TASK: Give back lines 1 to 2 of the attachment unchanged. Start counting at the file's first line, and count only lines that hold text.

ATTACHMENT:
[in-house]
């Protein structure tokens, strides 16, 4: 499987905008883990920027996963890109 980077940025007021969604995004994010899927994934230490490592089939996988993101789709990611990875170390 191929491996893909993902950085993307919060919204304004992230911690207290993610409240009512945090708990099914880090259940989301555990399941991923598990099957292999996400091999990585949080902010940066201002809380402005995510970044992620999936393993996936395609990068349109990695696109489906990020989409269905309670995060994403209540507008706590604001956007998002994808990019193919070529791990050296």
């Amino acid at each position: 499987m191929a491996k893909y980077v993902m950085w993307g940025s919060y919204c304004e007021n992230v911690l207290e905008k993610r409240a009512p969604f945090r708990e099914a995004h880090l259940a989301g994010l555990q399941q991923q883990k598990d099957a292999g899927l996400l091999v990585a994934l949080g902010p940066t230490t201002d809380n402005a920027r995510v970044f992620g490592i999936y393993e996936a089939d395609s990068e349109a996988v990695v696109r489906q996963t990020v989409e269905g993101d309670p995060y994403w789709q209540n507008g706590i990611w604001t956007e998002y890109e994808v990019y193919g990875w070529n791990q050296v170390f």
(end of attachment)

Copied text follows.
[in-house]
């Protein structure tokens, strides 16, 4: 499987905008883990920027996963890109 980077940025007021969604995004994010899927994934230490490592089939996988993101789709990611990875170390 191929491996893909993902950085993307919060919204304004992230911690207290993610409240009512945090708990099914880090259940989301555990399941991923598990099957292999996400091999990585949080902010940066201002809380402005995510970044992620999936393993996936395609990068349109990695696109489906990020989409269905309670995060994403209540507008706590604001956007998002994808990019193919070529791990050296």